Saturday, 16 June 2012

Gardening Going Ons..

I bought this galangal or lengkuas for a tomyum dish, but then decided to plant the rest.

This is where I planted it, next to one of ny compost heaps. I really need to get more used tyres. I wonder if those tyre shops will give them to me for free? :-)

This is what it looks like, buried.

I am also giving the mobile version of Blogger a trial run. This post is composed and posted from Blogger Mobile. I hope it comes out all right.

In other news, this is what Toshirou has been up to lately:

Thursday, 14 June 2012

Karahi Chicken

Mama Pongkey's Karahi Chicken
This post was inspired by some comments in a post by Encik Iskandar of fame:

ShahRose said: Coriander leaves (also known as cilantro) are great in murghi karai, a Pakistani dish.

Encik Iskandar replied: I am not yet familiar with Pakistani cuisine.

Karai... karahi... Karahi Chicken...

Karahi (Urdu for wok) chicken was one of my go-to recipes while I was a student in the UK. I usually had most of the ingredients readily stocked in my kitchen, especially since most of them are flavours I already love: tomatoes, coriander, onion, ginger and garlic. The original recipe was from one of those thick cooking tomes, bought for cheap at a discount book store, most likely this one:

I misplaced this huge book. Yes, how is that possible? Image taken from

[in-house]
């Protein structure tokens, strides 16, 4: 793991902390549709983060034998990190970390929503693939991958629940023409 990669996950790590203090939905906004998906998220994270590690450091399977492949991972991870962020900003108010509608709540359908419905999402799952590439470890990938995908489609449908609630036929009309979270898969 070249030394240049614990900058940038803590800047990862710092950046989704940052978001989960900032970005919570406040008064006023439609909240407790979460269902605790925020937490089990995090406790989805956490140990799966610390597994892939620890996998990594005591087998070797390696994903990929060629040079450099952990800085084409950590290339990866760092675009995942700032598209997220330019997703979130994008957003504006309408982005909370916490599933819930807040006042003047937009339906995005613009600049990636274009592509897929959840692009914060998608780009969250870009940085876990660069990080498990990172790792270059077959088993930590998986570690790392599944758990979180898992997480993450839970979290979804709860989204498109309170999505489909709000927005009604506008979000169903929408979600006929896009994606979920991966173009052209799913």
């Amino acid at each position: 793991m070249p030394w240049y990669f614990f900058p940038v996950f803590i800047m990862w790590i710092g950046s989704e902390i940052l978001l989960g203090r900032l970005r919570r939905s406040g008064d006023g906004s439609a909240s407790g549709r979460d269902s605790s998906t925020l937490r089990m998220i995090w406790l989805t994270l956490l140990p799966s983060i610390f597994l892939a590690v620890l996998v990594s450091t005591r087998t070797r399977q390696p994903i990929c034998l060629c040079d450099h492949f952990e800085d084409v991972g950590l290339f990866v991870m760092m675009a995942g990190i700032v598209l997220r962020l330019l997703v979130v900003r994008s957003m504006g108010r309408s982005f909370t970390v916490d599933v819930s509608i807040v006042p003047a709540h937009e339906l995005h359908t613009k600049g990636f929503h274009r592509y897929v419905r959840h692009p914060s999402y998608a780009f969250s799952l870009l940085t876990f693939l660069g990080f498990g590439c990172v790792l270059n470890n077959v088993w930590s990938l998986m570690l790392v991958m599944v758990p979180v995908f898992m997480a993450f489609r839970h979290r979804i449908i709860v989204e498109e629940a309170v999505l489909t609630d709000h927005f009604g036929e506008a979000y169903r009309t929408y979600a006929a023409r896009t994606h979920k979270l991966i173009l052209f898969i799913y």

Blessed, good memories of love, friendship, neighbourliness surround this dish. But for some reason I hadn't made this dish in a long, long while. Partly because we went low-carb, and any curried dishes just increased my cravings for piping hot, steamed white basmathi rice. But since now I have reintroduced some rice into my diet this dish is a go.

So here I am reconstructing this recipe from the cobwebs of my mind. The dominant flavours are onion, tomato, and coriander. The amounts are approximate/guesstimate, because I don't really measure as I cook. Here it goes:

Mama Pongkey's Karahi Chicken

  • 1 kg chicken, cut into small pieces so it will cook quickly 
  • 3 large onions, diced
  • 1 tablespoon ginger & garlic paste
  • 3 cardamom pods
  • 1 star anise
  • 1 teaspoon garam masala
  • 1/2 tablespoon coriander powder
  • 1/4 teaspoon cumin
  • 1/4 teaspoon turmeric powder
  • 5 tomatoes, diced
  • 1 handful of fresh cilantro/coriander leaves, chopped
  • 4-5 green chillies, sliced in an attractive manner
  • 1 tablespoon coconut oil
  • 1 tablespoon ghee
  • 1 bay leaf
  • Salt and pepper to taste

Brown the onions properly, this is a key step in most Pakistani and Indian dishes
  • Heat up coconut oil and ghee in a wok (okay I am in the process of replacing my non-stick wok, so I am using a claypot instead. :-P)